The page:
Yiddish Comes to America: Introduction

I love the braggart skyline of Manhattan,
the rivers of this land, the thousand-year prairies;
I love the automobiles, the streets, splendid as parquets,
I love the dream of the reality, that is called America.

So begins Aaron Glanz Leyeles’s 1963 poem “To America,” translated by Oliver Elkus—the opening poem of this year’s Digital Translation Issue of Pakn Treger. As with any ode, the poem dutifully and joyfully begins with a list of the virtues of the beloved addressee. As the poem continues it illustrates not only the dream of America but, more important, how that dream is tempered by reality.

Somehow it isn’t surprising that so much of Yiddish literature written about the experience of immigrating to America focuses more on the challenges and the sense of loss that are part and parcel of the immigrant experience than on the triumphs and the new possibilities. While there are some extremely funny and touching moments in these newly translated works of Yiddish literature, there are very few rosy portrayals of “di goldene medine,” the golden country of America. Instead, many of these works offer at best a silhouette of the American Dream, set in stark relief against the reality of the experience of immigration.

The themes that emerge from bringing together the works in this issue are by and large not unique to the Jewish immigration experience. While nearly 3 million European Jews came to America between 1880 and 1924, there were also more than 1.5 million Irish immigrants in the same period and 4 million Italian immigrants, to give just two examples. Nor are the insights of these works unique to that period of American immigration. As Isaac Bashevis Singer writes in the essay included here, “I realize now that these kinds of confused thoughts were characteristic only for me and not for other immigrants, but I still feel that, in general, it may reflect all immigrants—a sudden loss of values, a confusion and irritation which takes years to heal, and sometimes even generations.” Bashevis wrote these thoughts roughly half a century after his immigration in 1935. By that point, having won the Nobel Prize for Literature, he was certainly what you would call an immigration success story—the picture of the American Dream. Yet what is universal in his experience, he believes, is the experience of loss, confusion, and irritation.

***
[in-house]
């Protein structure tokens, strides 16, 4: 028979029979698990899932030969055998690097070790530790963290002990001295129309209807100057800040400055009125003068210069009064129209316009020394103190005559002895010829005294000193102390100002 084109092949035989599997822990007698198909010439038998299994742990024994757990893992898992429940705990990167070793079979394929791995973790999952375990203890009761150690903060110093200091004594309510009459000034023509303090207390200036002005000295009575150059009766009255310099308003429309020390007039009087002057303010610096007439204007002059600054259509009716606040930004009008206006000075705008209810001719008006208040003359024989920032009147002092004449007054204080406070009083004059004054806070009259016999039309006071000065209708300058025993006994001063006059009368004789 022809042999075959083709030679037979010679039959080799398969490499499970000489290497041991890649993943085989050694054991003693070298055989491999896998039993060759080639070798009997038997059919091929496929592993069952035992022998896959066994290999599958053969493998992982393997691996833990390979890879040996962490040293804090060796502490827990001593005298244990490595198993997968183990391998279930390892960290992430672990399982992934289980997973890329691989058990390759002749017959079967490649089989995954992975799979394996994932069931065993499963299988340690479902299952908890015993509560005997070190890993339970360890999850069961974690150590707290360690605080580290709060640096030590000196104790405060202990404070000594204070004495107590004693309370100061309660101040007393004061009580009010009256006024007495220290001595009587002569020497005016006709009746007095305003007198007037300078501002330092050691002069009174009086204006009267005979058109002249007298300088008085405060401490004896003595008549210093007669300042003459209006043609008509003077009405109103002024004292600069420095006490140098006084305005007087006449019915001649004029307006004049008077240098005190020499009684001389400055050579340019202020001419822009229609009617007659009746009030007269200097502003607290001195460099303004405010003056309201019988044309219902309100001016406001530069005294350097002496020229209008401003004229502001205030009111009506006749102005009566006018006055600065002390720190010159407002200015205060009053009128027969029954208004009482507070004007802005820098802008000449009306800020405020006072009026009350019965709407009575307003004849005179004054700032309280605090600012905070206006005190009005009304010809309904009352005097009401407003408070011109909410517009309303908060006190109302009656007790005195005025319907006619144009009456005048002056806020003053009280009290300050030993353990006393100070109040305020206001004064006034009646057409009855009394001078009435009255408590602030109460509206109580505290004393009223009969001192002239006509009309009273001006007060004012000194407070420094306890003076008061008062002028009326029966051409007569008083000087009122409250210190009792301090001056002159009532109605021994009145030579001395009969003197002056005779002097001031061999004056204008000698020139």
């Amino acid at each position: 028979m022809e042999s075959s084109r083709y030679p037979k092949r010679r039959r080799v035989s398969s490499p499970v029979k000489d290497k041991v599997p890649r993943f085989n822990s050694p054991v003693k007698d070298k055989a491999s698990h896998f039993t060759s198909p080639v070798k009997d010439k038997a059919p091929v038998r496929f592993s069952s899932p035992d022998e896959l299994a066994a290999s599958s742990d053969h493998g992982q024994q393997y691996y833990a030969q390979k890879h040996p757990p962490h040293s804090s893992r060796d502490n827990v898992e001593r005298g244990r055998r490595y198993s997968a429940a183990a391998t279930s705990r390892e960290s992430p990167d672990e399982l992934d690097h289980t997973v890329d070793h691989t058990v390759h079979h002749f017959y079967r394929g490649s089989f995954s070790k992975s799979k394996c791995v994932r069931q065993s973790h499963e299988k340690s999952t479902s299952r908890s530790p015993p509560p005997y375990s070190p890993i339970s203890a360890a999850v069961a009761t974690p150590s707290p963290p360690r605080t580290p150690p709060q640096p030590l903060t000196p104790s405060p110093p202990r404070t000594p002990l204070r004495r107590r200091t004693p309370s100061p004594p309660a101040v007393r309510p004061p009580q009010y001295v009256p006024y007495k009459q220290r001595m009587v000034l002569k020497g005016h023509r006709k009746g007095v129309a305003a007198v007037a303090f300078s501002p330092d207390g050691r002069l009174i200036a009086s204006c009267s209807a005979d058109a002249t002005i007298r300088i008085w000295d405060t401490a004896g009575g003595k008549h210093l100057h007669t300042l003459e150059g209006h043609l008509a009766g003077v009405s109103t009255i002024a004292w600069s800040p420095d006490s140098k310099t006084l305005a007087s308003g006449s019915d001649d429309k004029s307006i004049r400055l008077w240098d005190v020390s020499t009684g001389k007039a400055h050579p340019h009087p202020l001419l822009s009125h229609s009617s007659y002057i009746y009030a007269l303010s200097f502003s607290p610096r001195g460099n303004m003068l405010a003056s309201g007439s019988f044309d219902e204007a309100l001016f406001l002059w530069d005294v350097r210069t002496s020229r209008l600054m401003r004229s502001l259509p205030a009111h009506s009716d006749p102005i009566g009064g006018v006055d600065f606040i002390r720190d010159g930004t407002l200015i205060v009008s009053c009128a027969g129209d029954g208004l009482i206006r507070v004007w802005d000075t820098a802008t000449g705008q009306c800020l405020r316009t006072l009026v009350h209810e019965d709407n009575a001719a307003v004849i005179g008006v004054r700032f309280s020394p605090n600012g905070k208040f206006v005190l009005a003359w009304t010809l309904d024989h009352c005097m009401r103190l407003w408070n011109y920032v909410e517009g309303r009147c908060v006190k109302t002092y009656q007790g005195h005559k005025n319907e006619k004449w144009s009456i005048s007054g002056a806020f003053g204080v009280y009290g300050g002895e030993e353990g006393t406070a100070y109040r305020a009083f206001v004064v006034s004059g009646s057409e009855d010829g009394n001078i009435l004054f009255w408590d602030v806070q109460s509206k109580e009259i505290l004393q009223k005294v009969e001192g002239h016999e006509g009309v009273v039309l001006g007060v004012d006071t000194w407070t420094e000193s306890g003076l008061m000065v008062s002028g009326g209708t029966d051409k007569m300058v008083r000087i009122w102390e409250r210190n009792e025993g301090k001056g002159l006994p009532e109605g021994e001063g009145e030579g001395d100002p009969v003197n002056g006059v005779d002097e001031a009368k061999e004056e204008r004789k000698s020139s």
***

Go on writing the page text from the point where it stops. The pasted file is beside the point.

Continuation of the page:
Bashevis’s essay is one of several pieces included here that reflect on key moments of arriving in America. Bashevis and Jonah Rosenfeld both recount an immigrant’s very first day in New York: Bashevis being driven around by his brother I. J. Singer, Rosenfeld’s narrator being brought to live with a stranger. Chone Gottesfeld describes the journey from Europe and his arrival on Ellis Island, and Sam Liptzin writes a bittersweetly humorous story about a new immigrant’s first trip to Coney Island. Other pieces consider the loss that Bashevis describes, reflecting on what the immigrant must leave behind when coming to America, usually in the form of lost loves, family, and changed relationships. The excerpt from Miriam Karpilove’s novel Judith is told in the form of letters written by a young woman on her way to America to her fiancé who has stayed behind in Europe, as she realizes that some distances may in fact be too great for love to span. Sarah Hamer-Jacklyn’s story is also about a lost long-distance love: during her sea voyage to Rio de Janeiro a young woman rereads letters from the man who has led her on for years. Israel Emiot’s and Moyshe Efron’s works take up heartbreaking stories of families divided by immigration, death, and shifting values.